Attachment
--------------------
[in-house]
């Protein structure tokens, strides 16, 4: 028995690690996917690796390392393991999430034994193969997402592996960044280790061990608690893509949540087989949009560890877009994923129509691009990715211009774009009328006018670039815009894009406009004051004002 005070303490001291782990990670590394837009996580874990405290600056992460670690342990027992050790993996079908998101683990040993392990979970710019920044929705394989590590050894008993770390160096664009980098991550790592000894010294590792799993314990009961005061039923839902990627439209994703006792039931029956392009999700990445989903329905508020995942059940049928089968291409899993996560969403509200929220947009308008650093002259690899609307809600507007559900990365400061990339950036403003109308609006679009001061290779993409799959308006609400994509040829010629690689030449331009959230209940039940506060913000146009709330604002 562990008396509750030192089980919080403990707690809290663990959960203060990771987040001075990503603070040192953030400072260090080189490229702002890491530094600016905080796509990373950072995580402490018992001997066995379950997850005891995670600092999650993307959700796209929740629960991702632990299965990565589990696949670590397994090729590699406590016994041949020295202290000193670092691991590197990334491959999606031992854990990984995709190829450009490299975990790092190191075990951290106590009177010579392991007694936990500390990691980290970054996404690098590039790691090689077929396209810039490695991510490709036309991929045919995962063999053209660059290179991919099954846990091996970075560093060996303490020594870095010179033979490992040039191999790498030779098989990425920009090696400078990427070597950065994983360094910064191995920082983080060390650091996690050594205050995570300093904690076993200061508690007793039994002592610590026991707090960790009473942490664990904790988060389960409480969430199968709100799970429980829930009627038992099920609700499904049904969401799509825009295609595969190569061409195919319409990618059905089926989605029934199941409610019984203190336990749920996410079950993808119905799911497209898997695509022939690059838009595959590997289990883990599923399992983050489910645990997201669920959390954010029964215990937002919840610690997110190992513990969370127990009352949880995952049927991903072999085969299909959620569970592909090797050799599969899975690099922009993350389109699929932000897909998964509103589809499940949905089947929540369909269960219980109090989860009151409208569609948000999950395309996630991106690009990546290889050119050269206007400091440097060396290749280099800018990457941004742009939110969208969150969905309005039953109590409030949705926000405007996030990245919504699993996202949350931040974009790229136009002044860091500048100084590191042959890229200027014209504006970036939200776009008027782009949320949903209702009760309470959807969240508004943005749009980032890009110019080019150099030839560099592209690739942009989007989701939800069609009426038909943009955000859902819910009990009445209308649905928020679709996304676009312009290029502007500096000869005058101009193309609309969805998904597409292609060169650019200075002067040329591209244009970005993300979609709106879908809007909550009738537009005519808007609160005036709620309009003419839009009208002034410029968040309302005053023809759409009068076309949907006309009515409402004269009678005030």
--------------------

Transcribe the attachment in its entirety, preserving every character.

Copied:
[in-house]
């Protein structure tokens, strides 16, 4: 028995690690996917690796390392393991999430034994193969997402592996960044280790061990608690893509949540087989949009560890877009994923129509691009990715211009774009009328006018670039815009894009406009004051004002 005070303490001291782990990670590394837009996580874990405290600056992460670690342990027992050790993996079908998101683990040993392990979970710019920044929705394989590590050894008993770390160096664009980098991550790592000894010294590792799993314990009961005061039923839902990627439209994703006792039931029956392009999700990445989903329905508020995942059940049928089968291409899993996560969403509200929220947009308008650093002259690899609307809600507007559900990365400061990339950036403003109308609006679009001061290779993409799959308006609400994509040829010629690689030449331009959230209940039940506060913000146009709330604002 562990008396509750030192089980919080403990707690809290663990959960203060990771987040001075990503603070040192953030400072260090080189490229702002890491530094600016905080796509990373950072995580402490018992001997066995379950997850005891995670600092999650993307959700796209929740629960991702632990299965990565589990696949670590397994090729590699406590016994041949020295202290000193670092691991590197990334491959999606031992854990990984995709190829450009490299975990790092190191075990951290106590009177010579392991007694936990500390990691980290970054996404690098590039790691090689077929396209810039490695991510490709036309991929045919995962063999053209660059290179991919099954846990091996970075560093060996303490020594870095010179033979490992040039191999790498030779098989990425920009090696400078990427070597950065994983360094910064191995920082983080060390650091996690050594205050995570300093904690076993200061508690007793039994002592610590026991707090960790009473942490664990904790988060389960409480969430199968709100799970429980829930009627038992099920609700499904049904969401799509825009295609595969190569061409195919319409990618059905089926989605029934199941409610019984203190336990749920996410079950993808119905799911497209898997695509022939690059838009595959590997289990883990599923399992983050489910645990997201669920959390954010029964215990937002919840610690997110190992513990969370127990009352949880995952049927991903072999085969299909959620569970592909090797050799599969899975690099922009993350389109699929932000897909998964509103589809499940949905089947929540369909269960219980109090989860009151409208569609948000999950395309996630991106690009990546290889050119050269206007400091440097060396290749280099800018990457941004742009939110969208969150969905309005039953109590409030949705926000405007996030990245919504699993996202949350931040974009790229136009002044860091500048100084590191042959890229200027014209504006970036939200776009008027782009949320949903209702009760309470959807969240508004943005749009980032890009110019080019150099030839560099592209690739942009989007989701939800069609009426038909943009955000859902819910009990009445209308649905928020679709996304676009312009290029502007500096000869005058101009193309609309969805998904597409292609060169650019200075002067040329591209244009970005993300979609709106879908809007909550009738537009005519808007609160005036709620309009003419839009009208002034410029968040309302005053023809759409009068076309949907006309009515409402004269009678005030």